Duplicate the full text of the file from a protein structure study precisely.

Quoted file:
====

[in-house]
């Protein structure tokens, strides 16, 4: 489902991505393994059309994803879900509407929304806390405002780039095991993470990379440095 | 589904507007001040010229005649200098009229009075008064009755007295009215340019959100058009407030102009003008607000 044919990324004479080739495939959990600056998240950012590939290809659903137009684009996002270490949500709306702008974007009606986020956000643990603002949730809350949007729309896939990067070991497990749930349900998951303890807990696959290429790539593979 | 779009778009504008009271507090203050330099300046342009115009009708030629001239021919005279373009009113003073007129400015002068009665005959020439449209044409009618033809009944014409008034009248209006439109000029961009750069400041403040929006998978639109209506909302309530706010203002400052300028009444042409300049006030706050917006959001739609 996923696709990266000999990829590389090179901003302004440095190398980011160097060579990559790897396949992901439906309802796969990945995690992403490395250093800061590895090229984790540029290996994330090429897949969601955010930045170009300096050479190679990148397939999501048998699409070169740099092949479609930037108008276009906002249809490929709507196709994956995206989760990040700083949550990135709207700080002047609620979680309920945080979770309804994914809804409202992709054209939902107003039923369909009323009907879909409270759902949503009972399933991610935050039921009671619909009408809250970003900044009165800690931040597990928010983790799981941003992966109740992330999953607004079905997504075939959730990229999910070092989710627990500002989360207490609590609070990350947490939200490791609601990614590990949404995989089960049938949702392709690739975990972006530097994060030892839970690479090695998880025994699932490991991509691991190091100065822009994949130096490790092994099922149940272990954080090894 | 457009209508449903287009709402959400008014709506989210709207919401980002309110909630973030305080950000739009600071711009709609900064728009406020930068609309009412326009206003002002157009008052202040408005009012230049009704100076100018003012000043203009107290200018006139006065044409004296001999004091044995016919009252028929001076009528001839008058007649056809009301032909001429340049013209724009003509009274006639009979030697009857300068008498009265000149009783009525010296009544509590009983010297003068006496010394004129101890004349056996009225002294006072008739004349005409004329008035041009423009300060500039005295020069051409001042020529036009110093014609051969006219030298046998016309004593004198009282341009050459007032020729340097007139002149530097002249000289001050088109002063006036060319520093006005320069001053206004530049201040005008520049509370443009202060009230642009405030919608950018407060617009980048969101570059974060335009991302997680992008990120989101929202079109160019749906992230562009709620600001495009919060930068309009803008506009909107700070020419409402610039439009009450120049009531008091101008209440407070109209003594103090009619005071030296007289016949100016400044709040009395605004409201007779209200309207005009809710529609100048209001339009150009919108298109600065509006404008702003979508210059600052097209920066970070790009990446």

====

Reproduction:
[in-house]
């Protein structure tokens, strides 16, 4: 489902991505393994059309994803879900509407929304806390405002780039095991993470990379440095 | 589904507007001040010229005649200098009229009075008064009755007295009215340019959100058009407030102009003008607000 044919990324004479080739495939959990600056998240950012590939290809659903137009684009996002270490949500709306702008974007009606986020956000643990603002949730809350949007729309896939990067070991497990749930349900998951303890807990696959290429790539593979 | 779009778009504008009271507090203050330099300046342009115009009708030629001239021919005279373009009113003073007129400015002068009665005959020439449209044409009618033809009944014409008034009248209006439109000029961009750069400041403040929006998978639109209506909302309530706010203002400052300028009444042409300049006030706050917006959001739609 996923696709990266000999990829590389090179901003302004440095190398980011160097060579990559790897396949992901439906309802796969990945995690992403490395250093800061590895090229984790540029290996994330090429897949969601955010930045170009300096050479190679990148397939999501048998699409070169740099092949479609930037108008276009906002249809490929709507196709994956995206989760990040700083949550990135709207700080002047609620979680309920945080979770309804994914809804409202992709054209939902107003039923369909009323009907879909409270759902949503009972399933991610935050039921009671619909009408809250970003900044009165800690931040597990928010983790799981941003992966109740992330999953607004079905997504075939959730990229999910070092989710627990500002989360207490609590609070990350947490939200490791609601990614590990949404995989089960049938949702392709690739975990972006530097994060030892839970690479090695998880025994699932490991991509691991190091100065822009994949130096490790092994099922149940272990954080090894 | 457009209508449903287009709402959400008014709506989210709207919401980002309110909630973030305080950000739009600071711009709609900064728009406020930068609309009412326009206003002002157009008052202040408005009012230049009704100076100018003012000043203009107290200018006139006065044409004296001999004091044995016919009252028929001076009528001839008058007649056809009301032909001429340049013209724009003509009274006639009979030697009857300068008498009265000149009783009525010296009544509590009983010297003068006496010394004129101890004349056996009225002294006072008739004349005409004329008035041009423009300060500039005295020069051409001042020529036009110093014609051969006219030298046998016309004593004198009282341009050459007032020729340097007139002149530097002249000289001050088109002063006036060319520093006005320069001053206004530049201040005008520049509370443009202060009230642009405030919608950018407060617009980048969101570059974060335009991302997680992008990120989101929202079109160019749906992230562009709620600001495009919060930068309009803008506009909107700070020419409402610039439009009450120049009531008091101008209440407070109209003594103090009619005071030296007289016949100016400044709040009395605004409201007779209200309207005009809710529609100048209001339009150009919108298109600065509006404008702003979508210059600052097209920066970070790009990446």